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Time to revisit gerrymandering

LEIGH-ANNE CONGDON

Mill Hall

As we move full swing into the election season, we might do well to reflect on how gerrymandering affects our ability to have fair elections.

As a reminder, gerrymandering is the manipulation of electoral maps for politic advantage.

It means that the politicians in power get to pick their voters instead of having voters pick their representatives. In other words, gerrymandering drastically reduces, if not eliminates, our ability to have fair elections.

Gerrymandering has been with us for a long time, but has become extreme in recent times due to the sophisticated mapping technology politicians can use to precisely choose who they want in or out of a voting district.

Pennsylvania has been considered the poster child for gerrymandering, and after a contentious battle over proposed legislation to end or at least mitigate the practice by having an independent nonpartisan commission draw our electoral maps, the congressional electoral maps ended up in the hands of the courts.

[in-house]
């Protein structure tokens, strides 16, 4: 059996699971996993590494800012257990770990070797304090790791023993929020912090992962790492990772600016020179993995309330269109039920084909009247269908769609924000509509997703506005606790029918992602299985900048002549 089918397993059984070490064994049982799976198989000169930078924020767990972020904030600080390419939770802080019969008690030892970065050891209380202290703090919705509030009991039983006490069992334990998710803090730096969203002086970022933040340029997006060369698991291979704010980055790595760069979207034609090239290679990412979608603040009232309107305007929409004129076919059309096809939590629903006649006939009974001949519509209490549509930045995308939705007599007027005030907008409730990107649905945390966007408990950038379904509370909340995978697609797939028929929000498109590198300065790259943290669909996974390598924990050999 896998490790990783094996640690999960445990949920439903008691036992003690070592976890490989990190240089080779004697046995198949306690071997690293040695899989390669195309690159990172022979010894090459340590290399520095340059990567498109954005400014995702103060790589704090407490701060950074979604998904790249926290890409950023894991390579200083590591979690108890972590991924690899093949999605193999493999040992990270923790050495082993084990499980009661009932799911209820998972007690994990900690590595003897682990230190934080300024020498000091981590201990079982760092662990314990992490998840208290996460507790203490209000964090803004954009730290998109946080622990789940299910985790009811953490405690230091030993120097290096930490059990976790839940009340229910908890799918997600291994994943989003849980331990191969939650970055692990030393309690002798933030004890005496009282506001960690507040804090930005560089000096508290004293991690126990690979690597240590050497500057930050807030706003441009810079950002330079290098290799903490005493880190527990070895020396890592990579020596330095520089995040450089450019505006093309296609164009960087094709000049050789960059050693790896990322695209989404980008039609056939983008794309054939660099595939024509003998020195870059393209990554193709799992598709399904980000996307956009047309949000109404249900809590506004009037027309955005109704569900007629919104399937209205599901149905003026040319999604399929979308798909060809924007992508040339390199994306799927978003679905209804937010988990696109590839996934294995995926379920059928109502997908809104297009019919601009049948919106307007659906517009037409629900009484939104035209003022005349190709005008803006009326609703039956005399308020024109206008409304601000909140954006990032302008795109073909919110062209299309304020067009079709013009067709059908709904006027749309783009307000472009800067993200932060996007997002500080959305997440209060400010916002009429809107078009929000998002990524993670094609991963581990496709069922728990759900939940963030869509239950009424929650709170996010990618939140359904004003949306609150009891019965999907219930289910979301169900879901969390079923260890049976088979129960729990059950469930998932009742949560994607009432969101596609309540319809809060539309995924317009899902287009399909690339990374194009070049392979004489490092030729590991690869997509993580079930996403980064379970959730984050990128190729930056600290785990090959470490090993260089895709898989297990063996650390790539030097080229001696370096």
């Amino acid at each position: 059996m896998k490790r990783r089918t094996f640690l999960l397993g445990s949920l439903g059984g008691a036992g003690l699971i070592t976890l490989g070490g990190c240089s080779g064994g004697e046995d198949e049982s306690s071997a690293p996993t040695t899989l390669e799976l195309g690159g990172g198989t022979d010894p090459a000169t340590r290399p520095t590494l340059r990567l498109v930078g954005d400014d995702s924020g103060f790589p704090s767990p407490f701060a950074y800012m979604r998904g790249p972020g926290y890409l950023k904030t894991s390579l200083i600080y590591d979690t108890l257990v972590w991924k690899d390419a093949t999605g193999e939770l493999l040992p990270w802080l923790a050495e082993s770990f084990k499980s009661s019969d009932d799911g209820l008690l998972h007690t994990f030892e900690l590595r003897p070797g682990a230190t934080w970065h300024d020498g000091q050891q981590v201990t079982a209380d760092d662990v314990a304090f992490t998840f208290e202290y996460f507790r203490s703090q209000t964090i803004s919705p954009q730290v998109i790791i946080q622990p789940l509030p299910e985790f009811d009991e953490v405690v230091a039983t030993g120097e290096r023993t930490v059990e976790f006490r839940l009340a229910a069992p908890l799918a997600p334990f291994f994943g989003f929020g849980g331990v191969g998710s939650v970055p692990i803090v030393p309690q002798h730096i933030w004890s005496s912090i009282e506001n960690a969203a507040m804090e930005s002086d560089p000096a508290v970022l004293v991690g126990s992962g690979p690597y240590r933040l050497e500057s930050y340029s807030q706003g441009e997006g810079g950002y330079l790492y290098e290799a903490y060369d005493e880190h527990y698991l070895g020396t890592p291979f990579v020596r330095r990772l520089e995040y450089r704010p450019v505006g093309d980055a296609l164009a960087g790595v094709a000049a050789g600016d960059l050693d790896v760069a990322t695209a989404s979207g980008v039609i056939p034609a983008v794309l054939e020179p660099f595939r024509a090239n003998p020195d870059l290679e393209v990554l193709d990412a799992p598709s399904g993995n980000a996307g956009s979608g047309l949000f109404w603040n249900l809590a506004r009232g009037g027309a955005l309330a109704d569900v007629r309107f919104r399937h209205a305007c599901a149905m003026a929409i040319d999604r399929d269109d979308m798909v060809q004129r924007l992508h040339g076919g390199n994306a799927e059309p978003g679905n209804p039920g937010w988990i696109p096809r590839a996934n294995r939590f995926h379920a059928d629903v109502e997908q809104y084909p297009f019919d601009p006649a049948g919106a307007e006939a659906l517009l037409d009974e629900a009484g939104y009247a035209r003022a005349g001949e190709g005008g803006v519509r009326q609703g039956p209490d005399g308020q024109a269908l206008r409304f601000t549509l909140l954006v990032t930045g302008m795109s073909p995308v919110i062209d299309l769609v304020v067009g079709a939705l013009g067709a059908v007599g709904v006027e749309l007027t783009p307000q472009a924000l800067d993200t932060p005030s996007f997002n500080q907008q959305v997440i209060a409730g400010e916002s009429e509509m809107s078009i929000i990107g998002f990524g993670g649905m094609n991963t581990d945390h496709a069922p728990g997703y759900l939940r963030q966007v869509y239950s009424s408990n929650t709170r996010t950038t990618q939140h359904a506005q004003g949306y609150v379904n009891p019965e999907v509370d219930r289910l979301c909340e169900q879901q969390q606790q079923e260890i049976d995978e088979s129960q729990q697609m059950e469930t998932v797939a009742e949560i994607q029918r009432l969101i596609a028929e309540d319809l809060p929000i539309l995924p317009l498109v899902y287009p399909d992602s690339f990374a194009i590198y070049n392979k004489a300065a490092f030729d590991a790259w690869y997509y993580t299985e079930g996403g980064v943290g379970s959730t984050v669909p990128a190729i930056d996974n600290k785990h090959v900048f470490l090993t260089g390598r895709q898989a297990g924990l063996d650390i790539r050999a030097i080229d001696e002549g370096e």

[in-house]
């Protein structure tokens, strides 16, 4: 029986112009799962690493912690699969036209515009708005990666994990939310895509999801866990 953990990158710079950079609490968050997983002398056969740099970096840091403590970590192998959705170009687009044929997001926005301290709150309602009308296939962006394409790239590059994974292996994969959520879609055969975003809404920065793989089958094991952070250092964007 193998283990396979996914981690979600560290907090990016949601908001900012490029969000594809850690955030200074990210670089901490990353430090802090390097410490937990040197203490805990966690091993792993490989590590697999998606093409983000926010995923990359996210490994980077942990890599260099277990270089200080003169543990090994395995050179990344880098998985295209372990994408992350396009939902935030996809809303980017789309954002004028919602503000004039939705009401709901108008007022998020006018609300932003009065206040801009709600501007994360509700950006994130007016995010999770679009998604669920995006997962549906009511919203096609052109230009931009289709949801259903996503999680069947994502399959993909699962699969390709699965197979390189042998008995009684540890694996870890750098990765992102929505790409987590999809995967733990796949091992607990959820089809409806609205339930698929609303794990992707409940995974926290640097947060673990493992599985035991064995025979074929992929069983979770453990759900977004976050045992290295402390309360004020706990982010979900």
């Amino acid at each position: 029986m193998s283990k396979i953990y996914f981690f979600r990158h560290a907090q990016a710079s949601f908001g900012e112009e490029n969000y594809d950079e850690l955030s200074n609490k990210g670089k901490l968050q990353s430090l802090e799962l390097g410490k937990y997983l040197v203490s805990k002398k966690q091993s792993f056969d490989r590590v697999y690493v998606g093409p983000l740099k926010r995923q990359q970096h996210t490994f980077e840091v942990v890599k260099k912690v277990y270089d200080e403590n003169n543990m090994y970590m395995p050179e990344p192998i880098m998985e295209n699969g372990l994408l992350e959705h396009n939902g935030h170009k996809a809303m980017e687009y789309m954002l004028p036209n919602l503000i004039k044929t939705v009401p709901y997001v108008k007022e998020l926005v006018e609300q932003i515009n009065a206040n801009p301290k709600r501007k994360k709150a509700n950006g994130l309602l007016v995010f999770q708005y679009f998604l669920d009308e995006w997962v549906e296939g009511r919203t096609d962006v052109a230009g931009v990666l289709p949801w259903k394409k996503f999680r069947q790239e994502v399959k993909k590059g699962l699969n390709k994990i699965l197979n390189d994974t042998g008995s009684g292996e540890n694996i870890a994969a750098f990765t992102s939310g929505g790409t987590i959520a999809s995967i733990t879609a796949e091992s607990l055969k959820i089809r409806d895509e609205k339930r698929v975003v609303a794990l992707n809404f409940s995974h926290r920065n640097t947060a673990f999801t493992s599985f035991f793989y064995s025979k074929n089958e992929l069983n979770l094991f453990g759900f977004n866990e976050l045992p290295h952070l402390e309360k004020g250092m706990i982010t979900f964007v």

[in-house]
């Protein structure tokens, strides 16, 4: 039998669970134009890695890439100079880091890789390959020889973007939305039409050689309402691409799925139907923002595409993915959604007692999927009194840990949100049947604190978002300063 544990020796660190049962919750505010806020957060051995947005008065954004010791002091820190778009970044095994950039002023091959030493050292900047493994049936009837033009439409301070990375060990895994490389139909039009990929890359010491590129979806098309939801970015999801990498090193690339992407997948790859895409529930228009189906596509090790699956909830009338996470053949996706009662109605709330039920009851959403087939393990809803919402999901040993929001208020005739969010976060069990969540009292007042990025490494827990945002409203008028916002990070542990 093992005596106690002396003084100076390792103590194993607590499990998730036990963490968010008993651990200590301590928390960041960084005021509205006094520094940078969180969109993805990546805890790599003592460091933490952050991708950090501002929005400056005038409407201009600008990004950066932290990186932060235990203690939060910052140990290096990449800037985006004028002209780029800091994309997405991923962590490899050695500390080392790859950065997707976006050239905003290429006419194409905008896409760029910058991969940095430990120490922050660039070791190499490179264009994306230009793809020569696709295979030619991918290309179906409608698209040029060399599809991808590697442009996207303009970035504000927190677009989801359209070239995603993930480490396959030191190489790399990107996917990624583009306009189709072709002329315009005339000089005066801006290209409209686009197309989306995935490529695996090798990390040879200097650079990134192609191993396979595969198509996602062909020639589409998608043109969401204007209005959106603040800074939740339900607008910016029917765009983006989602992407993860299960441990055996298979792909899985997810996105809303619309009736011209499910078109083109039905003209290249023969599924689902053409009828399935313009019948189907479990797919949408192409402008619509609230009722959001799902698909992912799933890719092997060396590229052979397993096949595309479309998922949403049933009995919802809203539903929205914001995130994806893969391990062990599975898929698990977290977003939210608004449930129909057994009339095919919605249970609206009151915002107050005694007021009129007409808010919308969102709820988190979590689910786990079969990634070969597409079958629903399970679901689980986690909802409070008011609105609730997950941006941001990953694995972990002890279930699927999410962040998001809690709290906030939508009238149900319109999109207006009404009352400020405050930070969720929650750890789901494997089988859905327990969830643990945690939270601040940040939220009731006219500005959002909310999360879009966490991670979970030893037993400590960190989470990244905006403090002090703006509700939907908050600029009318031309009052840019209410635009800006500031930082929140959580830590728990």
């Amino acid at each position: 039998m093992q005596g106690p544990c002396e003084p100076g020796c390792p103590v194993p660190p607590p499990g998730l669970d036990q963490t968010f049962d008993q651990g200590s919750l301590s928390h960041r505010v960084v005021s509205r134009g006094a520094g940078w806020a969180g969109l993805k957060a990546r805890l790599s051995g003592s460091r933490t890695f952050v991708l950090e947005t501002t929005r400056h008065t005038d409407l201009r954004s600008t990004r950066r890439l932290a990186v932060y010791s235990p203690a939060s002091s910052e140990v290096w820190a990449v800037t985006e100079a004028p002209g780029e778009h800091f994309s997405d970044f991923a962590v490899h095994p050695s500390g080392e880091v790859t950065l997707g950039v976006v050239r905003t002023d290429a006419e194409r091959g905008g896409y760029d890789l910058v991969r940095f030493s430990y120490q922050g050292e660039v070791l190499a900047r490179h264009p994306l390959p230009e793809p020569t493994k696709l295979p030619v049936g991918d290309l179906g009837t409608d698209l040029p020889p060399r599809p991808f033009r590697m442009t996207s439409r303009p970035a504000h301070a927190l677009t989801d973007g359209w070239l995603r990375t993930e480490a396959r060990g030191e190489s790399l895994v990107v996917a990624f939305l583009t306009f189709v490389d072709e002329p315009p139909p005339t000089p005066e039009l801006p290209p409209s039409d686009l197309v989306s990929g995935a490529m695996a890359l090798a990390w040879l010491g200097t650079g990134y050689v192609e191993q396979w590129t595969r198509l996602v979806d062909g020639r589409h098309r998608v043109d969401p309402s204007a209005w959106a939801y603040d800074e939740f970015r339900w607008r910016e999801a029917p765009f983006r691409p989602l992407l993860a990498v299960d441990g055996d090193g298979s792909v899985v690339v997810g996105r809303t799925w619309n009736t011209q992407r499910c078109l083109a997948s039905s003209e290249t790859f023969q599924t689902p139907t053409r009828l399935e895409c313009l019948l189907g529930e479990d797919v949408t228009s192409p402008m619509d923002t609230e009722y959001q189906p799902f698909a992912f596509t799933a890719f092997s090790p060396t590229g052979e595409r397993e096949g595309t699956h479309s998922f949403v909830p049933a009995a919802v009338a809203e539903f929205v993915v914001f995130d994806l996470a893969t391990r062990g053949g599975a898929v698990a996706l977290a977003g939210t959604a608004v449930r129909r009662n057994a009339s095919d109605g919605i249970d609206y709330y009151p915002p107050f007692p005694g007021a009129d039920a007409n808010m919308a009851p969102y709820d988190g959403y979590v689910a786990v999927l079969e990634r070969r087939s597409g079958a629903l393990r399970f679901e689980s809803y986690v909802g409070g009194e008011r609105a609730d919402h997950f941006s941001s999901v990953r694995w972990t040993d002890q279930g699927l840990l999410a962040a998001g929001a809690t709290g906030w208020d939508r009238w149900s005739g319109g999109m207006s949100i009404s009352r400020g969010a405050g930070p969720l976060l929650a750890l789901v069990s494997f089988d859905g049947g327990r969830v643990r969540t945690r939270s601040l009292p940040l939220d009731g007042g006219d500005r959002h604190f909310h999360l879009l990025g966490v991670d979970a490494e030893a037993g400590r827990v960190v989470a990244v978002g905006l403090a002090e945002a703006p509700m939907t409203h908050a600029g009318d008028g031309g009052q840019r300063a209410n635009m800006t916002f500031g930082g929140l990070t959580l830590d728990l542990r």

This is not a permanent solution.

After the next census, when our population numbers change, the maps will be redrawn once again by legislators protecting their own seats.

To take the map-drawing process out of the hands of all politicians, we need an amendment to the Pennsylvania Constitution requiring an independent commission to draw electoral maps for your State House Representative, your State Senator, and your U.S. Congressman.

The election of your Governor and U.S. Senators is not affected by gerrymandering because they are elected by the majority of voters statewide and therefore reflect the true will of the people.

The true will of the people should be reflected in the election of ALL your representatives in public office.

Contact your representatives and tell them to end gerrymandering in Pennsylvania!

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